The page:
The most challenging part is the voice in my head saying “You’re not good enough”, “this is not working”, “it’s not nearly as good as -insert great illustrator here-“, It’s paralyzing at times and stops me from letting loose and producing more art, but at the same time it’s what keeps me improving because I’m never completely satisfied with my output. I don’t think there’s going to be a time when I look at something I made and say “Yep, did it, this is great” but I can keep working towards being a better artist every day.
  e: I can relate! Is there something in particular about this story you hope readers will take away with them, perhaps something that isn’t immediately obvious?
Something I like about this story (among many things!) is that E.E. Just kept working in spite of injustice, and managed to find likeminded people who were his allies. I’d say, find your people, they’ll help you grow.
e: Good advice! What are you working on next or what would be your dream project?
I’ve been working on my own books for a bit. I’m still learning to approach this from the author’s side, not just as an illustrator so it’s been slow progress, but hopefully I’ll get there in the end.
e: I have faith in you and can't wait to see your next project!

Coloring Page Tuesday - Alien TV

     I created something completely silly for you this week - an alien watching television!
CLICK HERE for more coloring pages.
If you use my coloring pages often, please...

Just love this one image? Consider a one-time donation...

CLICK HERE to sign up to receive alerts when a new coloring page is posted each week.

     I create my coloring pages to draw your attention to my books! For instance...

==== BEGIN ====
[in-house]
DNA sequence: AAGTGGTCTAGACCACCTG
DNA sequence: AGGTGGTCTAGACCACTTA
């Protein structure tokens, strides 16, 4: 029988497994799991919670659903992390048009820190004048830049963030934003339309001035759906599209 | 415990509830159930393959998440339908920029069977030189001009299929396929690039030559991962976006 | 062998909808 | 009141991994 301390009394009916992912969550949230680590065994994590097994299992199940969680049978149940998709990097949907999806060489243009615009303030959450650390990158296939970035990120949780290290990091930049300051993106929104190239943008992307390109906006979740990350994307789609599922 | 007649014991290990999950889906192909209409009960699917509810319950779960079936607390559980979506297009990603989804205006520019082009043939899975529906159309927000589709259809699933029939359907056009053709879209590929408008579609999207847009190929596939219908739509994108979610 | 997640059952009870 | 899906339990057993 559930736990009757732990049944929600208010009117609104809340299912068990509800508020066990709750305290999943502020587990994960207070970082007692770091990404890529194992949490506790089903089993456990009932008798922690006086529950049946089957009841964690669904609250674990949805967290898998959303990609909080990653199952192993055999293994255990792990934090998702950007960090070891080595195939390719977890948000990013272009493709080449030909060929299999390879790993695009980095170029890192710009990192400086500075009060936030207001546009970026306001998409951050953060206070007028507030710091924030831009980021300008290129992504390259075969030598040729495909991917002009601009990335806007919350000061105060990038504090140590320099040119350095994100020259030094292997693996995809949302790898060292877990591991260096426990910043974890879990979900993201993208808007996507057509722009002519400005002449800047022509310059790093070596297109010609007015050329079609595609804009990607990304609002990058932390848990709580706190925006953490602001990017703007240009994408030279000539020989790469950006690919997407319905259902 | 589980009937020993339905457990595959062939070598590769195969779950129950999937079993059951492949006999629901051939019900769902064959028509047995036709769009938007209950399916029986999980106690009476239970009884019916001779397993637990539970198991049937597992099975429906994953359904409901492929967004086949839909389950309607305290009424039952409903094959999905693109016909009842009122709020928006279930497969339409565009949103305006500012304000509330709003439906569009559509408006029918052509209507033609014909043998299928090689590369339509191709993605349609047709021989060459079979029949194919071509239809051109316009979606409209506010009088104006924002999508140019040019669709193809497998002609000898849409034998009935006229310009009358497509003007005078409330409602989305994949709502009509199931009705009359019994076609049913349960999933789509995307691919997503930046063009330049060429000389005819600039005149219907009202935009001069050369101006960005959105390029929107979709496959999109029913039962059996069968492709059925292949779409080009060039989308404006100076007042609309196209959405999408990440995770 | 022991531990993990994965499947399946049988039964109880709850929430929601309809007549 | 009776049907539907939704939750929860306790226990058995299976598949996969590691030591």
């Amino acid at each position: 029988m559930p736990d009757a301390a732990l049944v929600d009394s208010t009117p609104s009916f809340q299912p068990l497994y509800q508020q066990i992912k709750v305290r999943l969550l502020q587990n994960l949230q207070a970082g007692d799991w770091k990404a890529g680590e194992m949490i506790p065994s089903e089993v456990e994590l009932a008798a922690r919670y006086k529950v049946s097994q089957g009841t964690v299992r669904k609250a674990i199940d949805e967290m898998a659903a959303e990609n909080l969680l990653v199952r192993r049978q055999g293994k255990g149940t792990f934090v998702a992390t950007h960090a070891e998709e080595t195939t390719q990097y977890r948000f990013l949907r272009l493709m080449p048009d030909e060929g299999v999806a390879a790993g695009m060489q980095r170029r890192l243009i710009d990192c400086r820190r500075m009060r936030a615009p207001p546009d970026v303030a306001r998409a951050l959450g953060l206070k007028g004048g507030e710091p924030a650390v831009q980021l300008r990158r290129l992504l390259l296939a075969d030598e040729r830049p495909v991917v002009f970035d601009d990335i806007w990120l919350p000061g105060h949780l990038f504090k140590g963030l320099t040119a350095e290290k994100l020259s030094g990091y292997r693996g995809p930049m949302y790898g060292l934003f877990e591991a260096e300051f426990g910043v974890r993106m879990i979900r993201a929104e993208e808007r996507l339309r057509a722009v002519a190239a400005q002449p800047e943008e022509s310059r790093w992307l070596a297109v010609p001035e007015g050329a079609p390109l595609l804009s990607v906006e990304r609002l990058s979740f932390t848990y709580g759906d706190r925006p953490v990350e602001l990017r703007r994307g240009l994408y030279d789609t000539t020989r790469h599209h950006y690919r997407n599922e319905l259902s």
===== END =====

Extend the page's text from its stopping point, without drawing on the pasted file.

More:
my latest picture book, Crow Not Crow - written by New York Times Best-selling author Jane Yolen and Adam Stemple.
     Kirkus calls it "a solid choice for introducing the hobby [birdwatching] to younger readers."
      Also, A Bird on Water Street is now available in Chinese!
     I create my coloring pages for teachers, librarians, booksellers, and parents to enjoy for free with their children, but you can also purchase rights to an image for commercial use, please contact me. If you have questions about usage, please visit my Angel Policy page.

Book Reviews: Girl in a Cage, The Witches Feast, The Mouse and His Child, and The Stone Book

As part of my PhD research, I do a lot of reading these days! Not all of it is academic (although a good portion of it is). I am constantly looking for stories that reflect my topic. I'm also busily trying to catch up on the UK canon of classics, as they are constantly referred to in my classes. I thought I'd share a few of my recent reads with you. The full reviews are on Goodreads.

Girl in a Cage (Stuart Quartet, #2)Girl in a Cage by Jane Yolen
My rating: 5 of 5 stars

Girl in a Cage is an exceptionally well-done peek into life in the 1100s and a good history lesson of Robert the Bruce's reign in Scotland, that was hard-won and cost him and his family dearly. The book is historical fiction, so some liberties are assumed with the known history. That said, the story is based on reasonable conclusions. Marjorie, Robert's daughter and only heir, is captured and kept on display in a town as a prize of war. She is regularly visited by King Longshanks (so nicknamed because of his extreme height). Longshanks is dying and his decline is reflected in 'Jo's' decline in the cage. Even so, as his temperament collapses, hers is fortified. Each small kindness she marks as victories towards her own eventual success. For instance, a girl who brings her a comb is named her 'Lady Enid'. When her brothers bring her food, she knights them and names them her army. The monk who brings her food and shows her kindness becomes her clergy. Truly, her determination, hope and positivity is worth the story alone. The story brings history to life and would be an excellent companion to Scottish history studies, although it is an excellent read for its own sake.